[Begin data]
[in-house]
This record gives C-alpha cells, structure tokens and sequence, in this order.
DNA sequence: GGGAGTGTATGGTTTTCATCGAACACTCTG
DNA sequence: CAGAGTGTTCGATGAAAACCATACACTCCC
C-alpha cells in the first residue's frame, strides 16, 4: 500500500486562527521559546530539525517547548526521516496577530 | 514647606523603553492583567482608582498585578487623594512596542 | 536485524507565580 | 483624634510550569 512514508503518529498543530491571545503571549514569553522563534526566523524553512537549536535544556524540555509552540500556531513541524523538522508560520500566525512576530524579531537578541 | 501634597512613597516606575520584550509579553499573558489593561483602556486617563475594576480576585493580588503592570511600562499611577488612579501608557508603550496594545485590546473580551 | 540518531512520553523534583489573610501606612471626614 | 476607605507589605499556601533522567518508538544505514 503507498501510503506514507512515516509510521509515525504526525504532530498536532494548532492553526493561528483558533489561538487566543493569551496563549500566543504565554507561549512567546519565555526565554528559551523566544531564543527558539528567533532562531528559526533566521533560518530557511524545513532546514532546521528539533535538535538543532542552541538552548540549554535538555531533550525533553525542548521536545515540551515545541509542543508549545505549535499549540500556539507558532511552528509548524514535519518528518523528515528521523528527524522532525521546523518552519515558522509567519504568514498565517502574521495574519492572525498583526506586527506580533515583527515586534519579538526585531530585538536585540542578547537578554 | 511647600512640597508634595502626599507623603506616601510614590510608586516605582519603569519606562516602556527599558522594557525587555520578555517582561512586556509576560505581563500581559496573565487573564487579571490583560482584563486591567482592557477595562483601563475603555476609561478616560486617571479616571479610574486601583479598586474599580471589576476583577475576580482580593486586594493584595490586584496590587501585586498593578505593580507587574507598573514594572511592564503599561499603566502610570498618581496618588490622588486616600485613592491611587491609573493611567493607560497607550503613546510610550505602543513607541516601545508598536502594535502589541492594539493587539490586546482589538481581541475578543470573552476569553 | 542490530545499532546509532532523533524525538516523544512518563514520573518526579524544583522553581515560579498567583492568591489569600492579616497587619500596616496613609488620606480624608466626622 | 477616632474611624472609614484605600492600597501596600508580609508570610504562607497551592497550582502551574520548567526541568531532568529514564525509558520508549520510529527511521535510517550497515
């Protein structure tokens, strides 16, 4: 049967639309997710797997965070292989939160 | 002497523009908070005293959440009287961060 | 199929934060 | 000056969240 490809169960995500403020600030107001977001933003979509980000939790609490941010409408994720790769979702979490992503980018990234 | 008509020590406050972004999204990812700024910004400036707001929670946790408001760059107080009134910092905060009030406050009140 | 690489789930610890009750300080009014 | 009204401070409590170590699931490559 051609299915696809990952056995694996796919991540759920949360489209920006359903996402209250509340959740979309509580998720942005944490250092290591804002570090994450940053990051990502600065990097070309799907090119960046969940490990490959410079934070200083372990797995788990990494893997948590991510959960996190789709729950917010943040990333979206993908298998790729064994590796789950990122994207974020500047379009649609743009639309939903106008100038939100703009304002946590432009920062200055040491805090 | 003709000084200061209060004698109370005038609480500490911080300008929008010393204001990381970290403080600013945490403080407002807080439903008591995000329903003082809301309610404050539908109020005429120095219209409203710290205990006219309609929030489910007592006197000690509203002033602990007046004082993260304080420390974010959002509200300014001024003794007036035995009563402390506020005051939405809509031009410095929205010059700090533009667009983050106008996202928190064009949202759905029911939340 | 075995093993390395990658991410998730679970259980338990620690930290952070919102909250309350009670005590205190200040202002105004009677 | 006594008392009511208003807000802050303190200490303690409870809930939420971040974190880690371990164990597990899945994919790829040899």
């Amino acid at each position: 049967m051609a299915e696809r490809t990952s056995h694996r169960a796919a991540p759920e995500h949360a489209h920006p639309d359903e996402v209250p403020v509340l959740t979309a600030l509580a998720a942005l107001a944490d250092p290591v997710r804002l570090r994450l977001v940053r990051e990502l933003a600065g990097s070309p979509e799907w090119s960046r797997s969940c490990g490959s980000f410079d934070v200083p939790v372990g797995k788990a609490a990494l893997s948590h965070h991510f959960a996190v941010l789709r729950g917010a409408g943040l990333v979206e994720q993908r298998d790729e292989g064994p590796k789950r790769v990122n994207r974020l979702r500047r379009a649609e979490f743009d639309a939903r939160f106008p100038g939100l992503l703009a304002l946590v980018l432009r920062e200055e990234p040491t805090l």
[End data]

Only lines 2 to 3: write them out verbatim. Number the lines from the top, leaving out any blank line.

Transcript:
This record gives C-alpha cells, structure tokens and sequence, in this order.
DNA sequence: GGGAGTGTATGGTTTTCATCGAACACTCTG